Abigail-Her Biblical Story Through Feminist Eyes

September 22, 2012

I think the name, Abigail, is a beautiful name. It comes from the Bible, but few people know Abigail's story, or at least I never heard of it coming from the church I was raised in. I didn't know it until a few days ago when I was reading my Bible. According to The Inclusive Bible,unfortunately it is a story that is often told by anti-feminists.

The story of Abigail is especially remarkable because of its frequent misuse by anti-feminists.  They see a woman who firsts submits herself to a drunken and abusive husband, and whom once God frees her from the husband's control because of her kindness to David, is willing to subject herself to the lowliest form of servitude and become David's new wife; they applaud her submissiveness.  Feminists, however, see a fiercely independent woman who calls her husband a fool, overrules her husband's insulting rudeness, and honors the sacred code of hospitality; and who, when offered marriage to David, first stands, then performs a carefully choreographed humility ritual (the submission of a subject to a ruler, even though David at this point had not yet ascended the throne), then stands again-evidence of her great dignity and self-determination-before going to meet David with five servants of her own.  Abigail was a woman of power.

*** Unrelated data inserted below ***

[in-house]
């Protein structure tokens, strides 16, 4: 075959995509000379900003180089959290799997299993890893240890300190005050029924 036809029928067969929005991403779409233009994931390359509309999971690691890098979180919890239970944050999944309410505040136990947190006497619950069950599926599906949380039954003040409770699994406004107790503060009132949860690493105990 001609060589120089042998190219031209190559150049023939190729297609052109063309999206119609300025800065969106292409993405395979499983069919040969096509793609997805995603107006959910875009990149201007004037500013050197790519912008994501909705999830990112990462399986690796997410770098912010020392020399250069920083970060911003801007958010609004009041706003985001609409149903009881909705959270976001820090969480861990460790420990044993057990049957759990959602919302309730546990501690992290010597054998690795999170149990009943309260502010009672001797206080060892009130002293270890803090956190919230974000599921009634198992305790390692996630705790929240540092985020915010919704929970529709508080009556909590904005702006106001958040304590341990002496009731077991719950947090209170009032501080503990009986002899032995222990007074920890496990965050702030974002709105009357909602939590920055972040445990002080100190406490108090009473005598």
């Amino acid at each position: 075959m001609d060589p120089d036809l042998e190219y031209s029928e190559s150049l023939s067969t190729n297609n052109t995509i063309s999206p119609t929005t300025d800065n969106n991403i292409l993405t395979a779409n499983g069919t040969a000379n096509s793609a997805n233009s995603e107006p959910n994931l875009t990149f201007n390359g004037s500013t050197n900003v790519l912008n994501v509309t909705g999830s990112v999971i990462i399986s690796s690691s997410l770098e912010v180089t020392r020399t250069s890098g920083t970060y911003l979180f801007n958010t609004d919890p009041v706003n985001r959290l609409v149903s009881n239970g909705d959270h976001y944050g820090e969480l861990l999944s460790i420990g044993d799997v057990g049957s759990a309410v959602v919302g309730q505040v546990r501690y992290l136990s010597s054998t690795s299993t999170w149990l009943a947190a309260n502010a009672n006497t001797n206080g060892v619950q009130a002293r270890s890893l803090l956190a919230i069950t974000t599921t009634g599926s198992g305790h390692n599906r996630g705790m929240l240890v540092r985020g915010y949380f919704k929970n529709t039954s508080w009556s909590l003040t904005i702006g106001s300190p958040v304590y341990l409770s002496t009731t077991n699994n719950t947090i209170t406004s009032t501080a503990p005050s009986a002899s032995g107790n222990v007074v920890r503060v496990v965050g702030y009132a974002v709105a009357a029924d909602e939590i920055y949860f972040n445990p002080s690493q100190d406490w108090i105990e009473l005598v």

Her story is found in first Samuel, in the twenty-fifth chapter. David is angry that her husband has refused to obey the code of hospitality, but Abigail realizes just how big a mistake her husband's carelessness is-so big that David plans to kill her family-so she goes behind her husband's back and offers valuable gifts to David on her husband's behalf. Basically, Abigail saves the day with her smart thinking! Sure, she may have been submissive to her husband in word, but in deed she is kick-ass! Abigail is a smart, resourceful, quick-witted woman who not only knows how to keep the peace, but is always able to make sure that her needs are taken care of, which is a quality that every woman needs. I think more girls should have women like Abigail as a role model, but not in terms of submission, but in terms of resourcefulness and leadership. Even today, many women are taught that it is the men that should take care of women, if not overtly, then covertly, by devaluing female achievements and by society always deferring to men's opinions. I am not saying that women should stand alone-no person is an island-but that no woman should depend solely on man. It is a sad thing if you read Abigail's story and all you see is two marriages and a lifetime of submission, because I see a woman of power who knows how to rise above the limitations put upon her by the men in her life. Abigail is a great role model for any budding Biblical feminist like me.
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